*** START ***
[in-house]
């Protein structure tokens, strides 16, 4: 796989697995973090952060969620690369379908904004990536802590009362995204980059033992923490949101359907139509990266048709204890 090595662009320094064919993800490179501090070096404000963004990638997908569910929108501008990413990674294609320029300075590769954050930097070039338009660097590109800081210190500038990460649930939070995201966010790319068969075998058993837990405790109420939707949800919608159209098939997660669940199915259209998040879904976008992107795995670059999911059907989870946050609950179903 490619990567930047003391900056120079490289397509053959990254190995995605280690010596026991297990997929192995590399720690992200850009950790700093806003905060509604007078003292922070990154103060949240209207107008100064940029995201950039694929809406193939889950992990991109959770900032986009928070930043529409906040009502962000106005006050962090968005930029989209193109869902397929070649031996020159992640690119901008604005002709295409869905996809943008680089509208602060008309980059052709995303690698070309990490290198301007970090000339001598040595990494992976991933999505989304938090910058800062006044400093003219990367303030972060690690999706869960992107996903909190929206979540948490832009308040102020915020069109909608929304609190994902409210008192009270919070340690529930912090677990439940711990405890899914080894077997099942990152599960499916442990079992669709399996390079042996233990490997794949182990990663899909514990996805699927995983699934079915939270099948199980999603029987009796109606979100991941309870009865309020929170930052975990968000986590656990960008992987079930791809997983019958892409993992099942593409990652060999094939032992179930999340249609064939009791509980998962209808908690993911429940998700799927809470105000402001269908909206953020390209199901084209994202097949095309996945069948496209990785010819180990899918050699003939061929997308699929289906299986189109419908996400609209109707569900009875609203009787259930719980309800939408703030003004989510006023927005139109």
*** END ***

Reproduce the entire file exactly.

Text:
[in-house]
């Protein structure tokens, strides 16, 4: 796989697995973090952060969620690369379908904004990536802590009362995204980059033992923490949101359907139509990266048709204890 090595662009320094064919993800490179501090070096404000963004990638997908569910929108501008990413990674294609320029300075590769954050930097070039338009660097590109800081210190500038990460649930939070995201966010790319068969075998058993837990405790109420939707949800919608159209098939997660669940199915259209998040879904976008992107795995670059999911059907989870946050609950179903 490619990567930047003391900056120079490289397509053959990254190995995605280690010596026991297990997929192995590399720690992200850009950790700093806003905060509604007078003292922070990154103060949240209207107008100064940029995201950039694929809406193939889950992990991109959770900032986009928070930043529409906040009502962000106005006050962090968005930029989209193109869902397929070649031996020159992640690119901008604005002709295409869905996809943008680089509208602060008309980059052709995303690698070309990490290198301007970090000339001598040595990494992976991933999505989304938090910058800062006044400093003219990367303030972060690690999706869960992107996903909190929206979540948490832009308040102020915020069109909608929304609190994902409210008192009270919070340690529930912090677990439940711990405890899914080894077997099942990152599960499916442990079992669709399996390079042996233990490997794949182990990663899909514990996805699927995983699934079915939270099948199980999603029987009796109606979100991941309870009865309020929170930052975990968000986590656990960008992987079930791809997983019958892409993992099942593409990652060999094939032992179930999340249609064939009791509980998962209808908690993911429940998700799927809470105000402001269908909206953020390209199901084209994202097949095309996945069948496209990785010819180990899918050699003939061929997308699929289906299986189109419908996400609209109707569900009875609203009787259930719980309800939408703030003004989510006023927005139109």